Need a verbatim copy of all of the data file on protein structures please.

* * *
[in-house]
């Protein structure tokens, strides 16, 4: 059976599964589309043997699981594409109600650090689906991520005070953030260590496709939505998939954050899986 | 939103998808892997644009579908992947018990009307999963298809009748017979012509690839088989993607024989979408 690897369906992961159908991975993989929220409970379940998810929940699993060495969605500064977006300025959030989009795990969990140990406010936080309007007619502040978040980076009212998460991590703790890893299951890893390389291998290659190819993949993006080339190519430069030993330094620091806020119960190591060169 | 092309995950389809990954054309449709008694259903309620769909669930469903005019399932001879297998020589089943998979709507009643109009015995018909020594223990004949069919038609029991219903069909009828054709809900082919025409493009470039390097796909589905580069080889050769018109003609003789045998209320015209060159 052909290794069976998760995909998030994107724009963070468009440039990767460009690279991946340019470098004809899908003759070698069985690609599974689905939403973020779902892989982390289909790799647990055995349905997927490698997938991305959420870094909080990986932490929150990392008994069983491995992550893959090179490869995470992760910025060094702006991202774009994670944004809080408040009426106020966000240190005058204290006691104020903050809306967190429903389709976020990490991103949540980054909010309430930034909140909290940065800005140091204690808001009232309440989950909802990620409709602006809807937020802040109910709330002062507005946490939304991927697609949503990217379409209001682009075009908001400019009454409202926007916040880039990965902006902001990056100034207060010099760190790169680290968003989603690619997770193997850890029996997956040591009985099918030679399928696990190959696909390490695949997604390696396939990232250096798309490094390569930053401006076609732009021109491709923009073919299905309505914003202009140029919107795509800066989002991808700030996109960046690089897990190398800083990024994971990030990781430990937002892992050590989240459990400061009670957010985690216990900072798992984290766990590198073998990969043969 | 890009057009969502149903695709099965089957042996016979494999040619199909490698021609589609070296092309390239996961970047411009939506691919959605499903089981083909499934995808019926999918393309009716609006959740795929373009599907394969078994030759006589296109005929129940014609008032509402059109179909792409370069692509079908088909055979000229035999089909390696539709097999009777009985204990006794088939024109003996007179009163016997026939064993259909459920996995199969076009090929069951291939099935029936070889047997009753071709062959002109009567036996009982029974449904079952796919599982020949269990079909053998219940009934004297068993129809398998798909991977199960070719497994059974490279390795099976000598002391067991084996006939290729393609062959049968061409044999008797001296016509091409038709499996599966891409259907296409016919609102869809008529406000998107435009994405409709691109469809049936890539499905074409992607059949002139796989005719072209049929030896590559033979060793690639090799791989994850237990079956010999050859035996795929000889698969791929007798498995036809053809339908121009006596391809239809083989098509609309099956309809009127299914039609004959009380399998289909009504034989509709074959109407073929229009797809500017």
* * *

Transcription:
[in-house]
């Protein structure tokens, strides 16, 4: 059976599964589309043997699981594409109600650090689906991520005070953030260590496709939505998939954050899986 | 939103998808892997644009579908992947018990009307999963298809009748017979012509690839088989993607024989979408 690897369906992961159908991975993989929220409970379940998810929940699993060495969605500064977006300025959030989009795990969990140990406010936080309007007619502040978040980076009212998460991590703790890893299951890893390389291998290659190819993949993006080339190519430069030993330094620091806020119960190591060169 | 092309995950389809990954054309449709008694259903309620769909669930469903005019399932001879297998020589089943998979709507009643109009015995018909020594223990004949069919038609029991219903069909009828054709809900082919025409493009470039390097796909589905580069080889050769018109003609003789045998209320015209060159 052909290794069976998760995909998030994107724009963070468009440039990767460009690279991946340019470098004809899908003759070698069985690609599974689905939403973020779902892989982390289909790799647990055995349905997927490698997938991305959420870094909080990986932490929150990392008994069983491995992550893959090179490869995470992760910025060094702006991202774009994670944004809080408040009426106020966000240190005058204290006691104020903050809306967190429903389709976020990490991103949540980054909010309430930034909140909290940065800005140091204690808001009232309440989950909802990620409709602006809807937020802040109910709330002062507005946490939304991927697609949503990217379409209001682009075009908001400019009454409202926007916040880039990965902006902001990056100034207060010099760190790169680290968003989603690619997770193997850890029996997956040591009985099918030679399928696990190959696909390490695949997604390696396939990232250096798309490094390569930053401006076609732009021109491709923009073919299905309505914003202009140029919107795509800066989002991808700030996109960046690089897990190398800083990024994971990030990781430990937002892992050590989240459990400061009670957010985690216990900072798992984290766990590198073998990969043969 | 890009057009969502149903695709099965089957042996016979494999040619199909490698021609589609070296092309390239996961970047411009939506691919959605499903089981083909499934995808019926999918393309009716609006959740795929373009599907394969078994030759006589296109005929129940014609008032509402059109179909792409370069692509079908088909055979000229035999089909390696539709097999009777009985204990006794088939024109003996007179009163016997026939064993259909459920996995199969076009090929069951291939099935029936070889047997009753071709062959002109009567036996009982029974449904079952796919599982020949269990079909053998219940009934004297068993129809398998798909991977199960070719497994059974490279390795099976000598002391067991084996006939290729393609062959049968061409044999008797001296016509091409038709499996599966891409259907296409016919609102869809008529406000998107435009994405409709691109469809049936890539499905074409992607059949002139796989005719072209049929030896590559033979060793690639090799791989994850237990079956010999050859035996795929000889698969791929007798498995036809053809339908121009006596391809239809083989098509609309099956309809009127299914039609004959009380399998289909009504034989509709074959109407073929229009797809500017």